Should we or shouldn’t we implement the universal DH in Major League Baseball? The 2020 season was the perfect time to experiment with the rule, but it doesn’t appear that’ll be the case this year, and that’s unfortunate.
Prior to facing the A’s on Monday, Arizona Diamondbacks pitcher Zac Gallen was scratched from his scheduled start after some lateral soreness in his forearm. The injury occurred due to Gallen swinging a bat during batting practice, MLB.com's Steve Gilbert said.
During spring training, pitchers still are hitting for their respective National League teams. More than likely, this injury could have been avoided if he didn’t have to practice warmup swings and kept to his normal pitching routine.
Since the experiment in 2020, it appeared many were still torn on whether or not they wanted to universally implement the designated hitter position. Opponents usually mention enjoying pitchers hit, but we rarely see a pitcher with a strong batting average.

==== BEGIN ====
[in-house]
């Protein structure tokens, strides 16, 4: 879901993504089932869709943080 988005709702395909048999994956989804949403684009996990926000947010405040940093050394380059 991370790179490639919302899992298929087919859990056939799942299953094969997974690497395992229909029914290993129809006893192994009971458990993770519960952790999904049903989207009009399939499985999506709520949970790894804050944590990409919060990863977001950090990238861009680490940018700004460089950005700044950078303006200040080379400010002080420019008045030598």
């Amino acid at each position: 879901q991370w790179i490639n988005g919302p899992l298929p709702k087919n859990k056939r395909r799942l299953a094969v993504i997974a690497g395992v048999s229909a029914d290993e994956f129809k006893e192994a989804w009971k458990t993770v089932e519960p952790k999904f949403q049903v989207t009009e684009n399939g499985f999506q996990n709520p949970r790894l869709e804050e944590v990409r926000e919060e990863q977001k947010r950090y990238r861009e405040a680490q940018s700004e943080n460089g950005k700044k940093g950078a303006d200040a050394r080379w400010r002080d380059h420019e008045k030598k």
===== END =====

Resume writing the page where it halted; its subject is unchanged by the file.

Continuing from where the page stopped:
If you automatically think of Madison Bumgarner, he has slashed .177/.228/.303 in 679 career plate appearances across his 12-year career, with 19 home runs. It’s not bad for a pitcher, but it’s just bad if you take “for a pitcher” out of the equation.
A’s manager Bob Melvin said before he likes that there are two different leagues in MLB. But despite being an old-school guy, he embraced most of the 2020 season's changes.
From a marketing perspective, we know MLB wants more excitement in the game. Having a player whose job is only to hit the ball could do that. No offense (pun slightly intended), but don't expect me to stop what I'm doing to watch a Trevor Bauer at-bat.
We all know how valuable pitchers are. The less exposure they have to get hurt, the better for MLB.
Gallen had been getting treatment on his forearm for the past 10 days and added he only feels this soreness when he’s throwing his curveball, a pitch he throws 16.1 percent of the time.
We don’t know if this injury could carry into the regular season, but it's only going to make the annual DH conversation even more relevant this year.